Buying insurance • Politics aside, here's insight into the nuts and bolts of how the new health law works.
This is an archived article that was published on sltrib.com in 2013, and information in the article may be outdated. It is provided only for personal research purposes and may not be reprinted.
Annie King has been a healer and a teacher for decades, using yoga and massage to relieve chronic pain in her students and clients. Now King herself is in pain, in need of a hip replacement she can't afford.
Her monthly insurance premiums jumped above $800 following a previous surgery on her left hip. So the Salt Lake City 55-year-old dropped her insurance and was putting off surgery this fall, eager to see her choices on the online insurance marketplaces created by the Affordable Care Act and learn whether she qualifies for a subsidy.
In the meantime, she reluctantly agreed to let her friends launch a fundraising campaign.
"I've never asked for help. I've always worked," King said. "But this is the situation: Is it better to wait and possibly damage my body even more?...I'm just going to have to wait and see what my options are."
Angie Jackson pays cash to see a doctor every six months for high blood pressure medication and otherwise is a "home remedy kind of gal." She works full-time as a customer-service representative, earning $10 an hour, but as a new hire, she's not eligible yet for her company's $190-a-month health plan and says she couldn't afford it anyway.
Jackson, 51, is unabashedly skeptical about health care reform. "I think the government is sticking its nose where it does not belong when comes to insurance."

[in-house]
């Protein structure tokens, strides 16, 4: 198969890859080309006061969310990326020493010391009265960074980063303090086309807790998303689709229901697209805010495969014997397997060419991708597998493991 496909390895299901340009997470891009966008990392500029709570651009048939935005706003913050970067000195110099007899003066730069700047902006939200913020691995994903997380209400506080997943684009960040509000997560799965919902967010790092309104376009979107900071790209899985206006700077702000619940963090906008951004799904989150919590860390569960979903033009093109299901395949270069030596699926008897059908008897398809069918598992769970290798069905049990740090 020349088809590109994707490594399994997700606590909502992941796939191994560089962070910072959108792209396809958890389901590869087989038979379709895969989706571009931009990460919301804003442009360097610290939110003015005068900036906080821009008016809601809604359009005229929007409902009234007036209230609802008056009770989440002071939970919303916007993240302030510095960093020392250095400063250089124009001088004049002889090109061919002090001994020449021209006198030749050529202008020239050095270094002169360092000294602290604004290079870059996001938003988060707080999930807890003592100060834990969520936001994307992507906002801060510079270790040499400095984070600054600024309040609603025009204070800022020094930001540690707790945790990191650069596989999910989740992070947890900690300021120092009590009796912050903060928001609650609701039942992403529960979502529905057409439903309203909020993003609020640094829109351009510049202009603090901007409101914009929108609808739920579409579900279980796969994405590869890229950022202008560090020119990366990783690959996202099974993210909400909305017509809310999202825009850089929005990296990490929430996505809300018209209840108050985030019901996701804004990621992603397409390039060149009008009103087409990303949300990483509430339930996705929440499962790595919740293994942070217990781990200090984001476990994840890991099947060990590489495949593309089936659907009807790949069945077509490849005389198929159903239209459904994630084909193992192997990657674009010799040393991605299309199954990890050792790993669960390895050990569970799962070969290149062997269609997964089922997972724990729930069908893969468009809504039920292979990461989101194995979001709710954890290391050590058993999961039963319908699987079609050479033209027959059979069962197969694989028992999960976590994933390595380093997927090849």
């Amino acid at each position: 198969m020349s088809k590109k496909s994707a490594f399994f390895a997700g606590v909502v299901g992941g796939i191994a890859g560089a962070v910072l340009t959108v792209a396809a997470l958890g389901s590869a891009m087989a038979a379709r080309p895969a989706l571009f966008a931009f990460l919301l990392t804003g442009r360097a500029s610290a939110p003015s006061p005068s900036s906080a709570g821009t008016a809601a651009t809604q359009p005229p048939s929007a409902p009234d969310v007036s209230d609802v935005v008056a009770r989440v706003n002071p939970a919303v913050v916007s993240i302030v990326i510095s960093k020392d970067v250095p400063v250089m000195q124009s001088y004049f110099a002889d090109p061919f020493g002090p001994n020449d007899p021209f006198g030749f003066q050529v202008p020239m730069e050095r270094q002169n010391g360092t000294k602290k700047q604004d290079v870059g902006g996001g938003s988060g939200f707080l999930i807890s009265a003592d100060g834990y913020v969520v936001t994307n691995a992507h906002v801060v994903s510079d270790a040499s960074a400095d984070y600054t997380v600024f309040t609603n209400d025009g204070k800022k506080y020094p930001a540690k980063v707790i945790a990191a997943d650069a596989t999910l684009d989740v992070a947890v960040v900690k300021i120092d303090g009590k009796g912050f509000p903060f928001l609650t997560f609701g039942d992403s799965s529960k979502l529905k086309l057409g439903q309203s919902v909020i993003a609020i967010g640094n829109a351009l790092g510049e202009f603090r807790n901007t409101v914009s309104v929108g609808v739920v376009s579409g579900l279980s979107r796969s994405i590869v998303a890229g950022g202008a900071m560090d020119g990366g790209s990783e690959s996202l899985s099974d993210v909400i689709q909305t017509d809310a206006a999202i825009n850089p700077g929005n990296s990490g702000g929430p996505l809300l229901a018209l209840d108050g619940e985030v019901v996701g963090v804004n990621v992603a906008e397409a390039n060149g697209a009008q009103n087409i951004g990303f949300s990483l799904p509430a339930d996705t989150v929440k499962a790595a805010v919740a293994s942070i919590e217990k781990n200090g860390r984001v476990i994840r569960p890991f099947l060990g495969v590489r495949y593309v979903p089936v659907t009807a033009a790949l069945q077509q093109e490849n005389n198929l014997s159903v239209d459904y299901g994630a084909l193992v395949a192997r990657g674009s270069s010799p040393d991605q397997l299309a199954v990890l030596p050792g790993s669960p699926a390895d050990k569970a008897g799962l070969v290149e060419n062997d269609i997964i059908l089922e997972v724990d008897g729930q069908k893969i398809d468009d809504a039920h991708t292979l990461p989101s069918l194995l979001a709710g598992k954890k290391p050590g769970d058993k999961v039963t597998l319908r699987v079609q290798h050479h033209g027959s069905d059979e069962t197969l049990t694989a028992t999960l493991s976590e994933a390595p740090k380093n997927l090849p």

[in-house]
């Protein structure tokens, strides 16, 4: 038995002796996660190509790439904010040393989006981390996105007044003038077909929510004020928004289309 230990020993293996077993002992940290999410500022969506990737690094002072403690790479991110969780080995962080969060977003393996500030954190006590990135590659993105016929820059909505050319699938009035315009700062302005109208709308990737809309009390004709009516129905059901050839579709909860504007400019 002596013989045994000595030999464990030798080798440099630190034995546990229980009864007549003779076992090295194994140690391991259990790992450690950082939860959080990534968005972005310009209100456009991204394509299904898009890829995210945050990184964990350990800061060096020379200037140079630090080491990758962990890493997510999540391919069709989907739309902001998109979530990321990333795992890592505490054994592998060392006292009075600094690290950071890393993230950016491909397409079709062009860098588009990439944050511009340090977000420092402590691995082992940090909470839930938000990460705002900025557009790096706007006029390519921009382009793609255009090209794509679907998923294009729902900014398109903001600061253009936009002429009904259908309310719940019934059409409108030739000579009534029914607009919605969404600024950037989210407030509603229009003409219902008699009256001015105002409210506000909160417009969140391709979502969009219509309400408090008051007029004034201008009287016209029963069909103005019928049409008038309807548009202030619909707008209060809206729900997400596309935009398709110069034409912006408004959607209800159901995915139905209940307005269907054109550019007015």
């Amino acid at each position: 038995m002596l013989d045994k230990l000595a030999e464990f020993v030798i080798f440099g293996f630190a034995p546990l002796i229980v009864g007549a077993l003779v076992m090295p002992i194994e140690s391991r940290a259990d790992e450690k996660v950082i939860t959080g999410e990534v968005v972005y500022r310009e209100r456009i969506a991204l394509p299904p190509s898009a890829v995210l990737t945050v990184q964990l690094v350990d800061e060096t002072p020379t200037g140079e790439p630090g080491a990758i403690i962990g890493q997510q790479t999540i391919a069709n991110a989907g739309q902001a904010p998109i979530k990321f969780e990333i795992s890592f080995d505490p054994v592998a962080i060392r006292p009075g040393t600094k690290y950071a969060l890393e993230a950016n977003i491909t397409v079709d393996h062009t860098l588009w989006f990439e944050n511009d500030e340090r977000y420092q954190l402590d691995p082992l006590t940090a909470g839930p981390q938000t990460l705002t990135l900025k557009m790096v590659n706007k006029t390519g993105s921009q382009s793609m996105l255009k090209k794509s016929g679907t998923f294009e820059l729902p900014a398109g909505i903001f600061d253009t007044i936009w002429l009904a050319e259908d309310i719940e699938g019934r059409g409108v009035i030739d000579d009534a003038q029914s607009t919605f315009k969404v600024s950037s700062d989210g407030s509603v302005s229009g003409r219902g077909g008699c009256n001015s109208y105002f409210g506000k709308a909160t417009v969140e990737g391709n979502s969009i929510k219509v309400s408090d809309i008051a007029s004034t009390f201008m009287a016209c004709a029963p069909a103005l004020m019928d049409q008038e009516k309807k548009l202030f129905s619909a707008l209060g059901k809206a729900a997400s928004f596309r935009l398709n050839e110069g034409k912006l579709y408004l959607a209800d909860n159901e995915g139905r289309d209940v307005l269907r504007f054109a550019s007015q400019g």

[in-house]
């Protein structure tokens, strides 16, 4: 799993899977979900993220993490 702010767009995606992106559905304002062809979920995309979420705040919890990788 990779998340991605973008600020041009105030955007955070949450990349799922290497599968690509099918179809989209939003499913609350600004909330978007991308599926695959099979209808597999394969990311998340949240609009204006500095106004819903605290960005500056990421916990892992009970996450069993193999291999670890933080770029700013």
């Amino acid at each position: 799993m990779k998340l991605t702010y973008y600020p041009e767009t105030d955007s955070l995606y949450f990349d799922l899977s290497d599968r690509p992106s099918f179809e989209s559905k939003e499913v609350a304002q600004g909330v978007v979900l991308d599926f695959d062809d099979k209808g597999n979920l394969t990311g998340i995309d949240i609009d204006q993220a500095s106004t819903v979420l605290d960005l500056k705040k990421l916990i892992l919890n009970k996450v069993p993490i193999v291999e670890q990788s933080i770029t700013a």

Her suspicions stem from her free-market philosophy, but also from a knowledge gap.
"We've all heard stories about socialized medicine. Is that what it's going to be? Are we going to have to wait in line? Can I see my doctor?" Jackson asked. "I want to find out more about it."
Whether Utahns like the ACA or not, many consumers are confused about the law and how it will work. Setting aside the political debate, here's an attempt to answer some basic questions.
Who is affected by the ACA?
The short answer is everyone, because the law puts new standards in place for the private insurance industry. Almost all plans will cover a minimum level of care with an emphasis on prevention and wellness (immunizations, annual checkups and the like). Denying coverage based on pre-existing conditions, such as King's congenital hip problem or the chronic disc misalignment in her spine, will be a thing of the past.
And almost everyone will have to sign up for an insurance plan by 2014 or face a tax penalty.
It's big change, to be sure, but come Jan. 1, 2014, most people won't feel it.
More than 80 percent of Americans already have insurance from various sources. Utahns with Medicaid, Medicare and military coverage will stay on their plans; the vast majority of Utahns who already have insurance through an employer will stay on those plans.
Part-time employees, seasonal workers, the unemployed and sole proprietors who may have been priced out of the private nongroup insurance market can shop on the federally-run individual marketplace at healthcare.gov.
Workers who have employer-based plans can shop on the marketplace, too, but according to healthcare.gov, "If you choose a Marketplace plan instead, your employer does not need to make a contribution to your premiums."
And such employees won't qualify for subsidies, even if they meet the income requirements, unless the workplace premiums cost more than 9.5 percent of their income.
Who gets a subsidy?
Whether Utahns qualify for a subsidy will depend on their income: the help is provided only to those earning between 100 percent and 400 percent of the federal poverty level. That means between $11,000 and $44,000 for individuals and between $33,000 and $92,000 for a family of four.
Most families should get a tax credit of $5,548 for health insurance, according to estimates by the Kaiser Family Foundation. Subsidies are based on the second-cheapest silver-level plan available, one of four levels sold in the exchanges: bronze, silver, gold and platinum.
What are the differences between a bronze plan and a platinum plan?
Each level of coverage offers the same essential benefits, but the monthly premiums will differ and so will the out-of-pocket expenses. For instance, on a gold plan you'll pay more per month, but less when you visit the doctor. Monthly premiums will also be calculated based on factors such as your age, where you live and whether you use tobacco.